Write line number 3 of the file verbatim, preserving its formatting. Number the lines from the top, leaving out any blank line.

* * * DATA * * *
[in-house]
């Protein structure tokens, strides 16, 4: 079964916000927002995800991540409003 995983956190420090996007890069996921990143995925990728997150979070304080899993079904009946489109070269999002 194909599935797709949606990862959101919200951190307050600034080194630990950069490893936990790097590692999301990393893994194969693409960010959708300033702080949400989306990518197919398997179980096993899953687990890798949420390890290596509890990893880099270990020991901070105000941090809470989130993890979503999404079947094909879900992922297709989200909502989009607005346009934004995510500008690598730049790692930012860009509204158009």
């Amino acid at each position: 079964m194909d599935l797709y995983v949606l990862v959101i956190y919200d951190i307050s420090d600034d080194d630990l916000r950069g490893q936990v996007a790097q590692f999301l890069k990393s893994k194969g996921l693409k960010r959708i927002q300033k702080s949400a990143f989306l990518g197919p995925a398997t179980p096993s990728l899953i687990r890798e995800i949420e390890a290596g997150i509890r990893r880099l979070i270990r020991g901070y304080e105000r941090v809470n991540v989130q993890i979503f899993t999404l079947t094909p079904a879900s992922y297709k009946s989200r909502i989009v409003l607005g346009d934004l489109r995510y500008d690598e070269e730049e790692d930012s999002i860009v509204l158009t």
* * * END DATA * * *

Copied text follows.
């Amino acid at each position: 079964m194909d599935l797709y995983v949606l990862v959101i956190y919200d951190i307050s420090d600034d080194d630990l916000r950069g490893q936990v996007a790097q590692f999301l890069k990393s893994k194969g996921l693409k960010r959708i927002q300033k702080s949400a990143f989306l990518g197919p995925a398997t179980p096993s990728l899953i687990r890798e995800i949420e390890a290596g997150i509890r990893r880099l979070i270990r020991g901070y304080e105000r941090v809470n991540v989130q993890i979503f899993t999404l079947t094909p079904a879900s992922y297709k009946s989200r909502i989009v409003l607005g346009d934004l489109r995510y500008d690598e070269e730049e790692d930012s999002i860009v509204l158009t």